Evaluation of Thai Appliance Labeling Program
This project evaluated the Thai appliance energy labeling program and compared the U. S. and Thai consumer energy behaviors and appliance labeling.
This was also the first detailed evaluation of the Thai DSM programs. It revealed that after just three years of implementation, the Thai appliance labeling program had a significantly greater impact on the consumer appliance market than the then 20-year-old U.S. program. More than 60% of Thai consumers asked about or looked at the label against only 20% of consumers in the US. Energy efficiency was reportedly among the top-three purchase priorities for 28% of Thai appliance consumers, compared to just 11% of U.S. consumers.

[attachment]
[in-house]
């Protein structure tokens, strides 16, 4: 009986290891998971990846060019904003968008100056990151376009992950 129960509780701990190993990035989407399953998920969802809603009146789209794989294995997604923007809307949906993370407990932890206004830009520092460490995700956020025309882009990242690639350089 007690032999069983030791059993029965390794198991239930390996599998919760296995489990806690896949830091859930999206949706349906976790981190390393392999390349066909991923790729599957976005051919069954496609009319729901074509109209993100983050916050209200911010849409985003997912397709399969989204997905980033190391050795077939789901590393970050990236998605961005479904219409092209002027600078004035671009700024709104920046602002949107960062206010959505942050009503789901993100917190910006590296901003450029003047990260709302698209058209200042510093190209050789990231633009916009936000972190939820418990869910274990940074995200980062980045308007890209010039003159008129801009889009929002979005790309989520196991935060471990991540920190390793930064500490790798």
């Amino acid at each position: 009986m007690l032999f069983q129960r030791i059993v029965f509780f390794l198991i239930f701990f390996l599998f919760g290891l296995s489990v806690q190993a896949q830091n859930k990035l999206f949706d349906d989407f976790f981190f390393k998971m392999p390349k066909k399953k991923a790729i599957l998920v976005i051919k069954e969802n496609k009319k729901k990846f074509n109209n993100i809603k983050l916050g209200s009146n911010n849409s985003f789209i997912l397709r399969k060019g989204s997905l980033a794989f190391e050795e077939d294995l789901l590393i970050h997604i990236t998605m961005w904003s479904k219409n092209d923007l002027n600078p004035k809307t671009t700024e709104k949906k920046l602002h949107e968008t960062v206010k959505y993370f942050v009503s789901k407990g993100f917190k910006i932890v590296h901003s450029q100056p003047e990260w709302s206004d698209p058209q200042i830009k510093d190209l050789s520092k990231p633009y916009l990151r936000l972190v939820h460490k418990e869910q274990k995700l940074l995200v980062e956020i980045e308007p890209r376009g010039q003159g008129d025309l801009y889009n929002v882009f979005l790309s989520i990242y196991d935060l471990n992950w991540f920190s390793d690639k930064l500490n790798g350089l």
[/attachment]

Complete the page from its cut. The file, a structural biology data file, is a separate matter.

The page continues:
The project showed that salespeople played a significant role in both appliance labeling programs and influenced at least 50 percent of appliance sales. In some instances, the incentives they earned motivated them to sell appliances that had additional features and used more energy. Finally, the project likewise revealed that U.S. and Thai policymakers had different objectives for their appliance labeling programs. The U.S. program sought to provide consumers with information that would assist them in their appliance purchase decisions. In contrast, the Thai program’s objective was clearly behavioral and sought to persuade consumers to buy a more efficient appliance that would save money and protect the environment. To support the program, the Thai government implemented a massive, nationwide advertising campaign.